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Would you privatize Social Security?

By Jennie L. Phipps ·
Sunday, November 27, 2011
Posted: 6 am ET

Former Speaker of the House and current Presidential hopeful Newt Gingrich created a storm last week when he suggested that young people should be allowed to bypass traditional Social Security in favor of private investment retirement accounts.

Under Gingrich's plan, the employer share of Social Security would go to pay benefits for current employees, but younger workers would be able to invest their share of payroll taxes in stocks and bonds.

Gingrich says the plan would let people control their own retirement planning investments, while guaranteeing a minimum level of benefits. Participation would be voluntary.

“If you are dumb enough that you prefer to get less money with less control while relying on politicians, that’s your prerogative,’’ Gingrich says. “You’re an American. You’re allowed to be dumb.’’

Gingrich says his plan would cover Social Security's pending shortfall by turning over to the states a total of 185 public programs, including Medicaid, Section 8 public housing and Pell Grants that pay for college tuition.

On his website, Gingrich calls Social Security, "one of the few unqualified success stories of the Federal government." He says it has been "looted and must be protected."

What do you think? Are you in favor of dismantling Social Security as we know it now in favor of private investment accounts? Have you done better with the money you invest in your 401(k) than Uncle Sam does with Treasury bonds?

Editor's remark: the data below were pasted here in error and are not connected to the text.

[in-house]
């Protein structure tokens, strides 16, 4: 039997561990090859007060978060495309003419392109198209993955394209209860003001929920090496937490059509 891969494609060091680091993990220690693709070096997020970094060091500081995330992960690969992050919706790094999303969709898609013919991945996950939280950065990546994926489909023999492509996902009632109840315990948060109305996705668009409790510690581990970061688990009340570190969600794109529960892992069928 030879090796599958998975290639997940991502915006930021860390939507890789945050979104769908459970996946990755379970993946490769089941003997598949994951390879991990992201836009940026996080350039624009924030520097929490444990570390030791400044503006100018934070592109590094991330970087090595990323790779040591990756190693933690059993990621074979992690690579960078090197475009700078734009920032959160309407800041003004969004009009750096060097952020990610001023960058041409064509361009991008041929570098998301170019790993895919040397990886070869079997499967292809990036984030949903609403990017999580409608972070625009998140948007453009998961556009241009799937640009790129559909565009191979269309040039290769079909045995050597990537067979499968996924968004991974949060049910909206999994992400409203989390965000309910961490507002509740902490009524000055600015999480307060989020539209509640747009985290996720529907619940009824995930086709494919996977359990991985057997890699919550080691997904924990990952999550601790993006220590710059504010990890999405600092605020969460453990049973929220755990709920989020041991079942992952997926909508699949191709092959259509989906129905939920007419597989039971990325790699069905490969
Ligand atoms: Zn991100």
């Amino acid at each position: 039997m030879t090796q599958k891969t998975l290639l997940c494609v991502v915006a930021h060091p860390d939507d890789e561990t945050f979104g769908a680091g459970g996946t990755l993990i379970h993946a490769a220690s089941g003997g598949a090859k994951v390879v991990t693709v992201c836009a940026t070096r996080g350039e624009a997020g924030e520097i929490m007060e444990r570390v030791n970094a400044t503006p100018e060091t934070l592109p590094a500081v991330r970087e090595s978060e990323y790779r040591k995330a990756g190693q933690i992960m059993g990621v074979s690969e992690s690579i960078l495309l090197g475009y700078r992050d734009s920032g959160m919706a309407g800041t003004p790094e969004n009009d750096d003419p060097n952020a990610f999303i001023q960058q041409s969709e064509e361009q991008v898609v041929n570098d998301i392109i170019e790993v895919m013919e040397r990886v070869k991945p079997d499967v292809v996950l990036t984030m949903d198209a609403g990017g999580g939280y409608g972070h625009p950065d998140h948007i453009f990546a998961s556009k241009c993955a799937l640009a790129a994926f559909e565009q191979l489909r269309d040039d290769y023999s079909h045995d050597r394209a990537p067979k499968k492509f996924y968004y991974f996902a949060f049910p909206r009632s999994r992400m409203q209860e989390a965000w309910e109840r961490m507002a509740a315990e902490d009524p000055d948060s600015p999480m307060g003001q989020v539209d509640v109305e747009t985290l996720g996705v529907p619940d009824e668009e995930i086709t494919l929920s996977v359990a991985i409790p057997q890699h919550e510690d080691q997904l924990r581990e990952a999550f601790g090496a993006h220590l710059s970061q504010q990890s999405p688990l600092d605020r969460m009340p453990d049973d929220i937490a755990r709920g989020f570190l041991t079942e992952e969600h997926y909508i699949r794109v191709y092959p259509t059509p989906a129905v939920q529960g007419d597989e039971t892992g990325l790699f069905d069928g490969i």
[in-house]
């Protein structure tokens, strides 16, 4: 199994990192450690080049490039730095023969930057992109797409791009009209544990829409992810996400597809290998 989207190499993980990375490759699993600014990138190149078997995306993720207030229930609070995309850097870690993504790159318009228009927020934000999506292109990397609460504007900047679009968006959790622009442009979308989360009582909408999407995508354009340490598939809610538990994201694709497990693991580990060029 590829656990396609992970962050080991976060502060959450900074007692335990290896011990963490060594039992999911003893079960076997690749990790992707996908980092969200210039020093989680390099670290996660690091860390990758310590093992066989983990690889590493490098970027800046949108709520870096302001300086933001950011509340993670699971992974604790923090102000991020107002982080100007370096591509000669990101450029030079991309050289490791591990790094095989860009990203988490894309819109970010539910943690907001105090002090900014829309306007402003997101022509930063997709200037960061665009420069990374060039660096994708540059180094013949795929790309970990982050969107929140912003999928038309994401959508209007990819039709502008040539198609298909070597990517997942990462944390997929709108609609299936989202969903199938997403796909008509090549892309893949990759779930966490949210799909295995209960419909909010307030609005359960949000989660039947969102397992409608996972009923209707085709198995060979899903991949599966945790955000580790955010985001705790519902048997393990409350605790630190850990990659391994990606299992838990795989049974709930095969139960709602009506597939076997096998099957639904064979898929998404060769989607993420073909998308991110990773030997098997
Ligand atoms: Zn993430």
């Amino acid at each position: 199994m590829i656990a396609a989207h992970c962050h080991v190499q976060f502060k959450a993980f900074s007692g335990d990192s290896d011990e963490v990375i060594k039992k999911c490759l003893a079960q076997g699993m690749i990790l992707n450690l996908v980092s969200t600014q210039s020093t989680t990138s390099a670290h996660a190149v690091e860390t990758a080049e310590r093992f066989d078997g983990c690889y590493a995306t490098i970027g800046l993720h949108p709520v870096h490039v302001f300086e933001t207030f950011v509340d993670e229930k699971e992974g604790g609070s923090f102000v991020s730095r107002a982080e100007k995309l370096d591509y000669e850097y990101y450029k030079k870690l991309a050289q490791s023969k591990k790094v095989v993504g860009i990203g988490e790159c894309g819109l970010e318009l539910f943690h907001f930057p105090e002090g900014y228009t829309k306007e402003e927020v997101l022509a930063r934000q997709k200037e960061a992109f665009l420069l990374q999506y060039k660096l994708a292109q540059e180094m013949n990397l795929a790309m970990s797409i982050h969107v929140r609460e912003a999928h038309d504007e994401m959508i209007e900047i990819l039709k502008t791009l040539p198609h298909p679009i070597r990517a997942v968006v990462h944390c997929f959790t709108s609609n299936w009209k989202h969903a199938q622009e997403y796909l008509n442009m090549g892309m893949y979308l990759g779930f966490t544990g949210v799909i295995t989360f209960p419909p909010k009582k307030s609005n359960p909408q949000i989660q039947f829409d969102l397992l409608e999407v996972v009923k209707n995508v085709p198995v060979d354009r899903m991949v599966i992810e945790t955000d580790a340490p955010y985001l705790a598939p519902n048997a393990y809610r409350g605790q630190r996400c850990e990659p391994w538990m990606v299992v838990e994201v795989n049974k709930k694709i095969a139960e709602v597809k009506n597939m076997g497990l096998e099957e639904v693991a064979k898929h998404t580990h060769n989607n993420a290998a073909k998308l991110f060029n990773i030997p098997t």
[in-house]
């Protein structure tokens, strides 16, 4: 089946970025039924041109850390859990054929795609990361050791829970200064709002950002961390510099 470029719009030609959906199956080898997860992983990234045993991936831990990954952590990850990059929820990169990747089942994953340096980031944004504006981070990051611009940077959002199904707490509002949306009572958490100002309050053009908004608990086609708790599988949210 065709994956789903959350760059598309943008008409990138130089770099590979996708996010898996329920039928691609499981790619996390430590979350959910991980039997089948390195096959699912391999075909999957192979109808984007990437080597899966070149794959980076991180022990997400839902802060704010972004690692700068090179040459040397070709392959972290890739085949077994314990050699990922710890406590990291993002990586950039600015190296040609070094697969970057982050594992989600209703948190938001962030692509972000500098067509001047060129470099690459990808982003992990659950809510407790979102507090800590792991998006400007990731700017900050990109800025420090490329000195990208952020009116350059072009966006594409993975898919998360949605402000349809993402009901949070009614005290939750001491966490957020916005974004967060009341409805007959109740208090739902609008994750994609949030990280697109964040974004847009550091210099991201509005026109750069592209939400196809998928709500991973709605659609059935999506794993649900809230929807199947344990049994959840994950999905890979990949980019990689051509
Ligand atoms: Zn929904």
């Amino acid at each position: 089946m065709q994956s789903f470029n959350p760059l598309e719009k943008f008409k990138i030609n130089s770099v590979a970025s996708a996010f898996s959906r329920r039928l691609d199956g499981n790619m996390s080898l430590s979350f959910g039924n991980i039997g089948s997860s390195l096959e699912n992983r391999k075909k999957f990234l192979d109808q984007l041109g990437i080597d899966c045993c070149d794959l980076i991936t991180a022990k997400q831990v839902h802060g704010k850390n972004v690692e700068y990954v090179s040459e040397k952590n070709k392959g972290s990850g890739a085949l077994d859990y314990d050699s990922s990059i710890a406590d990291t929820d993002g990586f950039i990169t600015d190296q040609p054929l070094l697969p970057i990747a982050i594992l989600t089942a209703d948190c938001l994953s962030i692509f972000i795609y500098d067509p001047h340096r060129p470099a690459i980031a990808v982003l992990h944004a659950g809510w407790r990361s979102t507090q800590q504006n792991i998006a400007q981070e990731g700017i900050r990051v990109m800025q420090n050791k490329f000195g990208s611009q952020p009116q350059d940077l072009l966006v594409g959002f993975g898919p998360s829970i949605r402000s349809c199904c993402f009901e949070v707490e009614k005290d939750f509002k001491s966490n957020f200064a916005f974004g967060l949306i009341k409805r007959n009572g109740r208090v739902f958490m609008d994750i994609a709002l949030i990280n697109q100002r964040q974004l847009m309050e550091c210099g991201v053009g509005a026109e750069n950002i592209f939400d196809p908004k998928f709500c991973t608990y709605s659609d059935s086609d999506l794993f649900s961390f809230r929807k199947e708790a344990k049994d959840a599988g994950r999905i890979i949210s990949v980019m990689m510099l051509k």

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November 28, 2011 at 5:04 pm

I have done better with Social Security than my 401k.

I have spent periods of trying to get my money back I have lost in the market. I kept hearing that we needed to be in the market to beat inflation, so I jumped in at several different times. I had the brokerage choose it for me and other times I have bought on my own. I lost no matter which way I went. Losing money in the market has hurt me more than inflation would have.

I trust the government with my money more than the stock market. There is a push to stop Social Security for the younger generations. The young should fight this.

Only the higher paid are living longer, so the thing to do is take the cap off of the wages that are taxed for Social Security taxes. If the wealthy CEOs would pay more into the fund that would solve the problems.

November 28, 2011 at 3:05 pm

Social Security is nothing but legalized stealing and should stop. To continually take our money and then tell us it won't be there for the intended purpose is nothing short of stealing from the American people. I am all about helping others but charity should be a personal choice and not forced. Even if people aren't aware of "market trends" doesn't mean people aren't capable of learning. Once again the Government forcing choices on us in the name of our best interest as if we are all children indefinitely instead of letting us make those choices and treated like the adults that we are.

Omar T
November 28, 2011 at 1:29 pm

T%he Chilean model is working perfectly. And they are getting 1.5 to 3 times what you get in SSA benefits in comparisson. The government still secures the minimal amount to be paid. So far, the market has provided for them NOT to pay a single penny to anyone. Off course some in Washington will HATE to lose control over the masses. -